How British Women Feel About Sex, Love, And Life

With the latest wave of feminism cresting in popular culture, women's views on sex, love, and life are amplified online and IRL. It's a given that women as a demographic have changed substantially over the past few decades, but how exactly have we changed?

To take the pulse of female-identified folks in the United Kingdom today, the BBC Radio 4 Women's Hour surveyed 1,004 women about their lives in honor of the 70th anniversary of the women's radio program. As most of us have experienced first hand, the years since 1947 have brought monumental change to both sides of the pond.

In the UK, the Abortion Act of 1967 served to legalize abortion, just as Roe v. Wade did in the U.S. in 1973. In 1975, the Equal Pay for Work of Equal Value Amendment was passed, mirroring the 1963 Equal Pay Act in America. Despite these provisions, however, the gender pay gap remains at 19.7 percent in Great Britain and 20 percent in America.

In addition to legislative changes, social movements that gained prominence in the 1960s from civil rights to gay rights have also impacted women's lives in disparate ways. Here are six stats about British women over 18:

1. They Are Pretty Happy Being Women

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Nine out of 10 women surveyed said they would rather be women than men in 2016. Given the pervasive sexism that most women face, that's really saying something! (But seriously, good choice ladies.)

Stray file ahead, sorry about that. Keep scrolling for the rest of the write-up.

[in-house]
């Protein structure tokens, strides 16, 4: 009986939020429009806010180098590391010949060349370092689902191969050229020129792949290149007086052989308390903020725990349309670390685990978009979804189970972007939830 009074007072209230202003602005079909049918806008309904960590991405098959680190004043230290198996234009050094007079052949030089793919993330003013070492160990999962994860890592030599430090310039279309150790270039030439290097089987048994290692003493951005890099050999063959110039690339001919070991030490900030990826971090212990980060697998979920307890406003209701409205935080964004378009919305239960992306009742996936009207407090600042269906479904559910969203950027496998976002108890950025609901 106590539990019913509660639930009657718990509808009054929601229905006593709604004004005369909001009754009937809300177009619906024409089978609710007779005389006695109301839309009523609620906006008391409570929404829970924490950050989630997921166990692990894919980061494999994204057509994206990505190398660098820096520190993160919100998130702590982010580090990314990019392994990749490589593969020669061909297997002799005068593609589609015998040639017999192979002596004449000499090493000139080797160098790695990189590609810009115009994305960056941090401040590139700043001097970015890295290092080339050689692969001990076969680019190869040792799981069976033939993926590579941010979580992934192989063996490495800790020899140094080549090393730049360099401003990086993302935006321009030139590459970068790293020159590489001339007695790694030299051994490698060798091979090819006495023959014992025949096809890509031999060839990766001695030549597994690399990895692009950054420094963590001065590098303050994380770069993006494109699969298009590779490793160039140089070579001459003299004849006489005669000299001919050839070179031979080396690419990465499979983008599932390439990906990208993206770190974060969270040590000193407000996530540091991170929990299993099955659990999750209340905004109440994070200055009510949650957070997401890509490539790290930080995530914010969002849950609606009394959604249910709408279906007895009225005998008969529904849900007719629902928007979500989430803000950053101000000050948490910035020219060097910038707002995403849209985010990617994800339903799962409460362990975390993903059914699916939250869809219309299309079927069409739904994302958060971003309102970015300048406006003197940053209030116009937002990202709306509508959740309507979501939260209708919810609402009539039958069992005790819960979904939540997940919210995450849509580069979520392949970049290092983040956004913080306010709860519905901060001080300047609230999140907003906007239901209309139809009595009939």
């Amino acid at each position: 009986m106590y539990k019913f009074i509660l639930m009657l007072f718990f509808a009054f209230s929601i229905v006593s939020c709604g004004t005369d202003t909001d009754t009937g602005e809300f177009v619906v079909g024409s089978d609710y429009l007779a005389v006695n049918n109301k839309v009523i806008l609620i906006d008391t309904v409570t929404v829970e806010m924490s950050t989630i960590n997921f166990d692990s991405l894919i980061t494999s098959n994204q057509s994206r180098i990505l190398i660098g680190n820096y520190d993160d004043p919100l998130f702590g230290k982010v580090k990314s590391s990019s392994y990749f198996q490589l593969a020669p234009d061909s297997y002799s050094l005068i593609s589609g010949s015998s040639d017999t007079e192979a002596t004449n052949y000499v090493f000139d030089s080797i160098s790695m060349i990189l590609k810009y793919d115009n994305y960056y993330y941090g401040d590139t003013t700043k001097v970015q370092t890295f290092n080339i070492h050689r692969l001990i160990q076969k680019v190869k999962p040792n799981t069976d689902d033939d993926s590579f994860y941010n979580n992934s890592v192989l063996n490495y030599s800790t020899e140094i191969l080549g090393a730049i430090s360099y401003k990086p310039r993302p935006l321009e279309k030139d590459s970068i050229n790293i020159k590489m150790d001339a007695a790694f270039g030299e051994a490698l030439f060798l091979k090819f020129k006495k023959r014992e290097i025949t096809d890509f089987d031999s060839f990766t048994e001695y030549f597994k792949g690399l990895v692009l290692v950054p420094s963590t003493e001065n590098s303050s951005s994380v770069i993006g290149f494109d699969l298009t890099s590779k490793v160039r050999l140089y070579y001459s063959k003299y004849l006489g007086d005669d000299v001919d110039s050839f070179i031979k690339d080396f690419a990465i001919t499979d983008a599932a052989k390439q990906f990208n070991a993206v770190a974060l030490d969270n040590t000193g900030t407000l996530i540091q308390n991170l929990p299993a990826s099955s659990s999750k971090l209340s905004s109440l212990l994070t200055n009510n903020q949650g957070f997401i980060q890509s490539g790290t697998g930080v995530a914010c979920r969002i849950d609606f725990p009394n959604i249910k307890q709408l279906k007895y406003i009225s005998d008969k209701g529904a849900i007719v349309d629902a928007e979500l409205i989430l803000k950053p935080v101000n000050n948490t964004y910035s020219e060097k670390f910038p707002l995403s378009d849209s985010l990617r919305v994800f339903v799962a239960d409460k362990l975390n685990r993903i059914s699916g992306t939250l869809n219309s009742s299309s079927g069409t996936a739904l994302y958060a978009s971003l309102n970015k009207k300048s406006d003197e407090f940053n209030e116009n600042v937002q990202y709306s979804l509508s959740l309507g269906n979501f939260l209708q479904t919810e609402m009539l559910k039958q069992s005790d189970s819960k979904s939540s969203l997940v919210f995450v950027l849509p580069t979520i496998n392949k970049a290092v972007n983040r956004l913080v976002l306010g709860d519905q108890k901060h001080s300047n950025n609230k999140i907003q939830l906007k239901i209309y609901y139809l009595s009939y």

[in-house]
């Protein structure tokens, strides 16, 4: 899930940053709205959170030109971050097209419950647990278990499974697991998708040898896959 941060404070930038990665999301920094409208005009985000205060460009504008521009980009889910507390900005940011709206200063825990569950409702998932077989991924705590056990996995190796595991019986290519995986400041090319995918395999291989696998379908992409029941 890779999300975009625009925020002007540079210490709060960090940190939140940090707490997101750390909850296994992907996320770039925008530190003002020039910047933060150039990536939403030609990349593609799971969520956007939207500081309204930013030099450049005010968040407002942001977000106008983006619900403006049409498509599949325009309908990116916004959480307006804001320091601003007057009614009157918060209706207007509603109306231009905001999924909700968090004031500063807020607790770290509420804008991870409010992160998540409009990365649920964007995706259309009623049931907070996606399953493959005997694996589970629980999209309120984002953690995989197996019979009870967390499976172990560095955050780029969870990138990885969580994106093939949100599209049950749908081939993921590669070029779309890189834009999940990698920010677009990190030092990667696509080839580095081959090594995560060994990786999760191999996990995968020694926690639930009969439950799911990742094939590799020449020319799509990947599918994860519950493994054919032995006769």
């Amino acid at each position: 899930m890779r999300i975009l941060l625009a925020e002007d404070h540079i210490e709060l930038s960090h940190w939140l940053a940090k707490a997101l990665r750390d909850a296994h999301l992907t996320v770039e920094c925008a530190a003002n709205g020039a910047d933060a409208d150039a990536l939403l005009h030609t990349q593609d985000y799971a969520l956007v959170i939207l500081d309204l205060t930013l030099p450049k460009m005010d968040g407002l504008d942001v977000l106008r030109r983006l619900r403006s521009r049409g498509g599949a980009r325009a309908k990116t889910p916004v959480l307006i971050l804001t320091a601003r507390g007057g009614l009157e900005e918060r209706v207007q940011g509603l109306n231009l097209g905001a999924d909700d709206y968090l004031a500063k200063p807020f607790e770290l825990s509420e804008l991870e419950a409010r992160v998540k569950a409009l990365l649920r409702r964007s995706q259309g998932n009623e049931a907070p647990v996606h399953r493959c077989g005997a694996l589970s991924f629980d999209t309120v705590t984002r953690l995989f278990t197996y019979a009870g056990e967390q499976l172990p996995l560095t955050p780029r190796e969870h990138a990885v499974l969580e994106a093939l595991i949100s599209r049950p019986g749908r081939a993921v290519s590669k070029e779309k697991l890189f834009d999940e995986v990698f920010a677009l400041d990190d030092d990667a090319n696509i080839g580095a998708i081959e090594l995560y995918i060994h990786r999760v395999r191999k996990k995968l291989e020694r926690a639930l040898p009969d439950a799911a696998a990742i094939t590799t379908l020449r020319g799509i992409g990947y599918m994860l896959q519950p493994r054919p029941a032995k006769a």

2. Some Are Happier Than Their Mothers Were

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About 40 percent of women aged 45-54 said they believe they are definitely happier than their mothers were at their age, and 34.1 percent of women 18-24 said the same.

3. Sexual Satisfaction Could Be Higher

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About 24 percent of women ages 18-24 and 25-34 said they were "extremely satisfied" with their sex lives. Although ranking your bedroom successes on a scale of 1-10 can be difficult, at least one quarter of the population is fulfilling their fantasies on a regular basis.

4. Views On Children Vary

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Fifty-six percent of respondents said that two children is the ideal number to have, and those who made more money (over £40,000) were twice as likely as lower earners (under £20,000) to say having no children is preferable.

5. Looks Matter Less Over Time

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Although the cliche of the youth-obsessed woman persists, women do report caring less about appearance as they age. Nearly 35 percent of women ages 35-44 said that personal appearance didn't matter as much to them now as it did when they were 21 years old.

6. Women Work Because They Want To

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About 60 percent of women ages 18-24 said they work for "self-respect," followed by money, then colleagues, then work environment. Although barely 30 percent of women were employed 70 years ago, today, work is a sustaining factor in many women's lives — and cheers to that.

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